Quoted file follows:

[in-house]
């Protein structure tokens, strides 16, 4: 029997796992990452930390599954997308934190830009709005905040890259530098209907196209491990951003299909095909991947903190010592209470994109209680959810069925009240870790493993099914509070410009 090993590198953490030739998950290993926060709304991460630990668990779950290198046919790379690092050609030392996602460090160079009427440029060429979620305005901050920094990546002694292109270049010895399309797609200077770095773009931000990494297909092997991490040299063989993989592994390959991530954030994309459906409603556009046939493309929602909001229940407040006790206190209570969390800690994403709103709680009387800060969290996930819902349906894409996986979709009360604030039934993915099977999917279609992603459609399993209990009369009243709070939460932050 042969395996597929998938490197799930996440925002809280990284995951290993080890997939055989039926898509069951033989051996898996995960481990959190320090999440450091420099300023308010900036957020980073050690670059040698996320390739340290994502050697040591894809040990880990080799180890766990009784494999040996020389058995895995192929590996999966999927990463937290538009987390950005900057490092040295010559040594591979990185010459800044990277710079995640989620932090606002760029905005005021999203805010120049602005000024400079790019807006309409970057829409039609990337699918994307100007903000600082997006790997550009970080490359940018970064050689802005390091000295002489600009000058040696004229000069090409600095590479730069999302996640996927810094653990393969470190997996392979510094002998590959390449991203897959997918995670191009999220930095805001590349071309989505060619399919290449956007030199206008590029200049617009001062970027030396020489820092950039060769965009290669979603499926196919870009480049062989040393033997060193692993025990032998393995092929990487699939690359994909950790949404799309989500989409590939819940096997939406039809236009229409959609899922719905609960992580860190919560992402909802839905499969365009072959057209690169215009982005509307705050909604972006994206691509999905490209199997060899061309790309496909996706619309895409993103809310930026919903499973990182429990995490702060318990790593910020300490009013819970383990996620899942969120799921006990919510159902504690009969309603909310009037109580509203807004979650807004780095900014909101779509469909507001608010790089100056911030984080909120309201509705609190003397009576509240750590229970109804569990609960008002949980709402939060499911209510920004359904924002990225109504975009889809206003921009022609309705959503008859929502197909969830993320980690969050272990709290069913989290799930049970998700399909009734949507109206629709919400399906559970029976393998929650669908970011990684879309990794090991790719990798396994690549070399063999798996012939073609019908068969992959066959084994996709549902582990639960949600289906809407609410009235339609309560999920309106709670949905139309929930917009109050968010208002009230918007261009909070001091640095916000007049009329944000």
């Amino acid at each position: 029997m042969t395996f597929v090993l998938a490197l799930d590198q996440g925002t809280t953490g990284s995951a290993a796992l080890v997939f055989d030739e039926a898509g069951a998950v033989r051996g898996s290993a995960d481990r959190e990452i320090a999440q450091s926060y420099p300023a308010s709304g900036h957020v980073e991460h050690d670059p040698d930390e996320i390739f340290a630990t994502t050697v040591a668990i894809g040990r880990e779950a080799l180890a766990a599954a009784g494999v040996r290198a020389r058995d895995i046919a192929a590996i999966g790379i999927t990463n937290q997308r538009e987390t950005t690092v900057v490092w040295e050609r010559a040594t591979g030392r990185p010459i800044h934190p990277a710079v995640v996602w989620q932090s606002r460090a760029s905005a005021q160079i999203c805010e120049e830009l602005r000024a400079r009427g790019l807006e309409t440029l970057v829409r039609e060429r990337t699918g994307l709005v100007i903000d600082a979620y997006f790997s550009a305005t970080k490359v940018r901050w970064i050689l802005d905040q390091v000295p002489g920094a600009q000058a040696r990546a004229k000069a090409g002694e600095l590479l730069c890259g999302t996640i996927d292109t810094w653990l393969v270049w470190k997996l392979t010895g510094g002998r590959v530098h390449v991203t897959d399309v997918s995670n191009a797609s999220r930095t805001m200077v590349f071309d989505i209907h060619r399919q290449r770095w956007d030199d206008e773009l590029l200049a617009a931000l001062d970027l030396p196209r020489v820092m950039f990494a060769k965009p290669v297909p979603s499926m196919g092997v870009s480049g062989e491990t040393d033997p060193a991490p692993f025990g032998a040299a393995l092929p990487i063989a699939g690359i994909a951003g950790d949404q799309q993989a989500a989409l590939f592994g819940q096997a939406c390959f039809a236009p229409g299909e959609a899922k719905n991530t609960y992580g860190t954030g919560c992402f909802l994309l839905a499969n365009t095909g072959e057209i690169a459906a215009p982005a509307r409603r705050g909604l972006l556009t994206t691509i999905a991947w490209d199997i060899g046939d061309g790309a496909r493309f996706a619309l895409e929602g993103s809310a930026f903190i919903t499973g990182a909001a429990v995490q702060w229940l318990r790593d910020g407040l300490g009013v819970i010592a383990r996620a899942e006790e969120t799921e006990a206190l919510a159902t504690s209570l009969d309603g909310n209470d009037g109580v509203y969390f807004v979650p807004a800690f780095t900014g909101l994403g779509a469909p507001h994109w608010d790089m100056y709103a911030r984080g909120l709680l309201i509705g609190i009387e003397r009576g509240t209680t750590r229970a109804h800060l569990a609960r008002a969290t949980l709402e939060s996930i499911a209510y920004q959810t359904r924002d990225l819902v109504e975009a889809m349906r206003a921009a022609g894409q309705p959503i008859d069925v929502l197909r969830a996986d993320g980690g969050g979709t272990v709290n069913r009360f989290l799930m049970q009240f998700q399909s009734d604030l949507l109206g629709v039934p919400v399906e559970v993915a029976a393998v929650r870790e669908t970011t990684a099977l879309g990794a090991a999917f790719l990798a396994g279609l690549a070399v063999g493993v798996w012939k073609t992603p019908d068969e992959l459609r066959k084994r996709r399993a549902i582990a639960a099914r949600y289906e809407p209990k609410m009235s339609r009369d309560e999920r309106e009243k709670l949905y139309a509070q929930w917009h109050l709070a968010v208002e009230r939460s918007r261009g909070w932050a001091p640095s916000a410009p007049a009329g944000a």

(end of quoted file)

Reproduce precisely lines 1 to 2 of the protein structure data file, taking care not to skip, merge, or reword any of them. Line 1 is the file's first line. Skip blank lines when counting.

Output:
[in-house]
């Protein structure tokens, strides 16, 4: 029997796992990452930390599954997308934190830009709005905040890259530098209907196209491990951003299909095909991947903190010592209470994109209680959810069925009240870790493993099914509070410009 090993590198953490030739998950290993926060709304991460630990668990779950290198046919790379690092050609030392996602460090160079009427440029060429979620305005901050920094990546002694292109270049010895399309797609200077770095773009931000990494297909092997991490040299063989993989592994390959991530954030994309459906409603556009046939493309929602909001229940407040006790206190209570969390800690994403709103709680009387800060969290996930819902349906894409996986979709009360604030039934993915099977999917279609992603459609399993209990009369009243709070939460932050 042969395996597929998938490197799930996440925002809280990284995951290993080890997939055989039926898509069951033989051996898996995960481990959190320090999440450091420099300023308010900036957020980073050690670059040698996320390739340290994502050697040591894809040990880990080799180890766990009784494999040996020389058995895995192929590996999966999927990463937290538009987390950005900057490092040295010559040594591979990185010459800044990277710079995640989620932090606002760029905005005021999203805010120049602005000024400079790019807006309409970057829409039609990337699918994307100007903000600082997006790997550009970080490359940018970064050689802005390091000295002489600009000058040696004229000069090409600095590479730069999302996640996927810094653990393969470190997996392979510094002998590959390449991203897959997918995670191009999220930095805001590349071309989505060619399919290449956007030199206008590029200049617009001062970027030396020489820092950039060769965009290669979603499926196919870009480049062989040393033997060193692993025990032998393995092929990487699939690359994909950790949404799309989500989409590939819940096997939406039809236009229409959609899922719905609960992580860190919560992402909802839905499969365009072959057209690169215009982005509307705050909604972006994206691509999905490209199997060899061309790309496909996706619309895409993103809310930026919903499973990182429990995490702060318990790593910020300490009013819970383990996620899942969120799921006990919510159902504690009969309603909310009037109580509203807004979650807004780095900014909101779509469909507001608010790089100056911030984080909120309201509705609190003397009576509240750590229970109804569990609960008002949980709402939060499911209510920004359904924002990225109504975009889809206003921009022609309705959503008859929502197909969830993320980690969050272990709290069913989290799930049970998700399909009734949507109206629709919400399906559970029976393998929650669908970011990684879309990794090991790719990798396994690549070399063999798996012939073609019908068969992959066959084994996709549902582990639960949600289906809407609410009235339609309560999920309106709670949905139309929930917009109050968010208002009230918007261009909070001091640095916000007049009329944000």